According to the 2004 decisions and orders of Judge Newcomer, in the Eastern District of Pennsylvania, it is improper for the RIAA to continue to bring single cases against a large number of John Does.
Judge Newcomer's decisions, prohibiting such joinder, are linked below.
The RIAA has a practice of starting off its torrents of litigation
with massive, secret suits against John Doe defendants who do not
know they've even been sued. Invariably these cases name dozens,
scores, or even hundreds of different "John Does" in a single lawsuit.
I recently came across the above decisions from Judge Newcomer in the
Eastern District Court of Pennsylvania, who explained in very clear
terms why the law does not permit the joinder of the multiple John Does.
Judge Newcomer pointed out that none of the normal indicia for
joinder are present:
1. There is nothing in the complaint indicating that the claims result from
the same incident or incidents;
2. The claims against the defendants would all require different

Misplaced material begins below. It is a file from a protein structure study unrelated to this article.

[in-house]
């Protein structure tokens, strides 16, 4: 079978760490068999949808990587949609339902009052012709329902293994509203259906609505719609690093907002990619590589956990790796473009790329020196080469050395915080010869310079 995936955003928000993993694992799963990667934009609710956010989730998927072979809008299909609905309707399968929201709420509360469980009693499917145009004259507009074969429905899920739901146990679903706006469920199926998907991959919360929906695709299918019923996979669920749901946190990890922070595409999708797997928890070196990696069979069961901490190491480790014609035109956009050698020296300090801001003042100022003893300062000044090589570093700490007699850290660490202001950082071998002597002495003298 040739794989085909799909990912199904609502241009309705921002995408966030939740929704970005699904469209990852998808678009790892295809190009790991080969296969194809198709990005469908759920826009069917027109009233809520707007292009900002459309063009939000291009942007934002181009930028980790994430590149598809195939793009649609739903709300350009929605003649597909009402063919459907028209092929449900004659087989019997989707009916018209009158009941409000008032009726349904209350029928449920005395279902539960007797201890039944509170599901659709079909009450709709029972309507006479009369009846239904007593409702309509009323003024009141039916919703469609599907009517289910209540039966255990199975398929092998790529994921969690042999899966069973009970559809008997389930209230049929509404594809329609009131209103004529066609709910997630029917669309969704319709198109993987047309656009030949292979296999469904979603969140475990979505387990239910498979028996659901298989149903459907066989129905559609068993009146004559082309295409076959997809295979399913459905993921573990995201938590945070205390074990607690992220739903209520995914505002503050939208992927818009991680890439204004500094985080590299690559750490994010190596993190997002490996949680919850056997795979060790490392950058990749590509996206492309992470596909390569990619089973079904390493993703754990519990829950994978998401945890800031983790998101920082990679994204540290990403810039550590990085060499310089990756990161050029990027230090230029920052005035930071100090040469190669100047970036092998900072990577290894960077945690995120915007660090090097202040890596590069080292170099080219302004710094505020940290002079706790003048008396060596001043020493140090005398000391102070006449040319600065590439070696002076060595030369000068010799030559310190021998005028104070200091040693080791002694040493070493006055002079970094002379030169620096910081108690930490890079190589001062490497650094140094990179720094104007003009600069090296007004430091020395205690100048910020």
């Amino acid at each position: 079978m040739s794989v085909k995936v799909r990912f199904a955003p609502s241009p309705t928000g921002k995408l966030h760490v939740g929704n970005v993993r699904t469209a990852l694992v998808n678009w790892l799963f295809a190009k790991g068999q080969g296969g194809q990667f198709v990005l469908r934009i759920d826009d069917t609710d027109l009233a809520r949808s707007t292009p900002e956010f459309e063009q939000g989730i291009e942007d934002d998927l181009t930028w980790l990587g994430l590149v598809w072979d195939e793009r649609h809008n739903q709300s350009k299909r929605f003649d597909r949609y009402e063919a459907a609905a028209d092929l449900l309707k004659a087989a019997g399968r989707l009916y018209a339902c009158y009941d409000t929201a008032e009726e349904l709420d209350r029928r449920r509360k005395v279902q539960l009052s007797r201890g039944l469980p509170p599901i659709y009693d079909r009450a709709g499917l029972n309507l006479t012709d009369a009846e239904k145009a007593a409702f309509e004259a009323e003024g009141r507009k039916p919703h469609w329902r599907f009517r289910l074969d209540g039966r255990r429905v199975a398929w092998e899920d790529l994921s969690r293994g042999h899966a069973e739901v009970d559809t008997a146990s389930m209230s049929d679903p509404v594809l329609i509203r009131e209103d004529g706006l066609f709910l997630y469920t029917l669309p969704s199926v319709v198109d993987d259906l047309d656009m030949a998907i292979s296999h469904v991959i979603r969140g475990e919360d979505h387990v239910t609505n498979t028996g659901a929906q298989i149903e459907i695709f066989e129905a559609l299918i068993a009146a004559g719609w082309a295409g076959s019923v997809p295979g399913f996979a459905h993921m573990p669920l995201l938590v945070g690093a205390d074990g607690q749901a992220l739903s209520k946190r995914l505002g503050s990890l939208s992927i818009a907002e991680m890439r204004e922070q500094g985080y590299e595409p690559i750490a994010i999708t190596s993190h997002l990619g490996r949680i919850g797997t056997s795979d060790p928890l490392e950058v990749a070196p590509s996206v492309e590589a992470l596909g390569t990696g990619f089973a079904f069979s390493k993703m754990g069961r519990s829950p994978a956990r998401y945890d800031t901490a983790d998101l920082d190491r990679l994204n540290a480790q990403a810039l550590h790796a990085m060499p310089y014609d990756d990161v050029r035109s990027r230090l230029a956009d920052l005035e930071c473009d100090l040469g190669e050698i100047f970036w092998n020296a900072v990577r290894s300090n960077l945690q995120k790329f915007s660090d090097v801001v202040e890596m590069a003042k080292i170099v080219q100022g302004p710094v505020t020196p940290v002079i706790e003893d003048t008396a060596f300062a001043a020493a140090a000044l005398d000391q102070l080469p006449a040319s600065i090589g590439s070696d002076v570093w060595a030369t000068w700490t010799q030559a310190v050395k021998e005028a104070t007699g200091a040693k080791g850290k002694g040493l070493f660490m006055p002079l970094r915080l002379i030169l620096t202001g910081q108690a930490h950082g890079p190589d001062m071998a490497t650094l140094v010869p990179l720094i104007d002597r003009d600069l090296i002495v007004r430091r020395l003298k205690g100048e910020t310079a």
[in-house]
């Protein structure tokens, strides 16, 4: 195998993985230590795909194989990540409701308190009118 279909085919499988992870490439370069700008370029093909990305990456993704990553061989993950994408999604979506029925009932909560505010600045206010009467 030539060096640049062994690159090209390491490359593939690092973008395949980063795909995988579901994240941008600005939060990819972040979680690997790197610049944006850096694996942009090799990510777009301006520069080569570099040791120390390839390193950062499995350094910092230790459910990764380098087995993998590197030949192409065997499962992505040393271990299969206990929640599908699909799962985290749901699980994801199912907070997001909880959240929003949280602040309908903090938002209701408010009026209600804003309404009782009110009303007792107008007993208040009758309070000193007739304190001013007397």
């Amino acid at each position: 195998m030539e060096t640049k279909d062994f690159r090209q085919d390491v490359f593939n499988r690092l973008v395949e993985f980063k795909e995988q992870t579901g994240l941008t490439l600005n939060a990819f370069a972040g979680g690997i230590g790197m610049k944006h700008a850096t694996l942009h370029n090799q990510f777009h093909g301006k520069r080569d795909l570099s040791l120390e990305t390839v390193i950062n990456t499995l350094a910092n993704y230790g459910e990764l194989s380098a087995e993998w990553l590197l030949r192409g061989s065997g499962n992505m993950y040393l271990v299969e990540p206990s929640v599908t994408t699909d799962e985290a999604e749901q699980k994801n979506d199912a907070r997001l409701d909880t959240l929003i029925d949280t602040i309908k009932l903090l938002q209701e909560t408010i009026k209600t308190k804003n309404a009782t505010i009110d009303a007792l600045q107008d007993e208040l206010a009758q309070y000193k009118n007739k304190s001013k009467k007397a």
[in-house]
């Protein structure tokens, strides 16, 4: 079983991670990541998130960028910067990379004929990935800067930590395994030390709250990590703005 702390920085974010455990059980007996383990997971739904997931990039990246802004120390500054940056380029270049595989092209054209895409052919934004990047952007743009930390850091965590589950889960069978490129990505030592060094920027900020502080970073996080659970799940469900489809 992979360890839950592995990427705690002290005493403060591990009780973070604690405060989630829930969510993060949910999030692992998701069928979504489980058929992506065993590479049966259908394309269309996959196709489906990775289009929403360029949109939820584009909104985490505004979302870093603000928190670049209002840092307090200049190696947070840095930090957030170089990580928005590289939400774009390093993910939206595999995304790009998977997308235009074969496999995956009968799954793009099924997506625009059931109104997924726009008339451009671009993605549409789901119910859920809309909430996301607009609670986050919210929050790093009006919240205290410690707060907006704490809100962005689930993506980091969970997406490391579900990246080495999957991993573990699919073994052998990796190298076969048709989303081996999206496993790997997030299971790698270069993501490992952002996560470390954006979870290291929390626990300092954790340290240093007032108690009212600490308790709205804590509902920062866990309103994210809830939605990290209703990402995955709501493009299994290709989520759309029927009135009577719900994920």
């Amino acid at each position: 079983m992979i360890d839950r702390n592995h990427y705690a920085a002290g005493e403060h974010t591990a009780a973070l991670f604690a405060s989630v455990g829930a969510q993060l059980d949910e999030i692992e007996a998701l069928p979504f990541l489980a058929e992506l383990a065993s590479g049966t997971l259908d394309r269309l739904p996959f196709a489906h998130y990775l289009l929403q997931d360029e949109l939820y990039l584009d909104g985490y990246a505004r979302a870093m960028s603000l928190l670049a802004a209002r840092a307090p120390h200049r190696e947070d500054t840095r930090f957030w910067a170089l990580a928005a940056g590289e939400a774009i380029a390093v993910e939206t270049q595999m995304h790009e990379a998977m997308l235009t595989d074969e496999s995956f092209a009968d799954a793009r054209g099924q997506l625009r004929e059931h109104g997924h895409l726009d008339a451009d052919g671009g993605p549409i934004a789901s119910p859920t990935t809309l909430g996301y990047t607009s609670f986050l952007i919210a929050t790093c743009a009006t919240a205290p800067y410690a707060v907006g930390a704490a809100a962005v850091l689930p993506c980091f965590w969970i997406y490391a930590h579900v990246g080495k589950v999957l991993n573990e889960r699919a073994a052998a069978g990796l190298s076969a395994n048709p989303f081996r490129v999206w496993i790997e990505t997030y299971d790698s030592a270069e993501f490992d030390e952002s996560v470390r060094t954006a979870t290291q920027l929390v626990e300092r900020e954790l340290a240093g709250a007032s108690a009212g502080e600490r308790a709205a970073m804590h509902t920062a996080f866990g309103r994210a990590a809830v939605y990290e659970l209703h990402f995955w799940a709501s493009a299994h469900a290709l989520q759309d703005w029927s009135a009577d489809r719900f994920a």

trials, since there would be different evidence, different theories,
different defenses, etc.
3. There will almost separately be different issues of fact;
4. There is no indication that plaintiff's alleged injuries arose
from the same transactions or occurrences.
In BMG v. Does, the case he was deciding, which was against
204 defendants, the judge required the RIAA to file 203 new
Since these decisions are from 2004, and since judicial precedents
are usually followed by lawyers, it is a bit difficult for me to understand
why the RIAA has been proceeding as though Judge Newcomer's
decisions do not exist.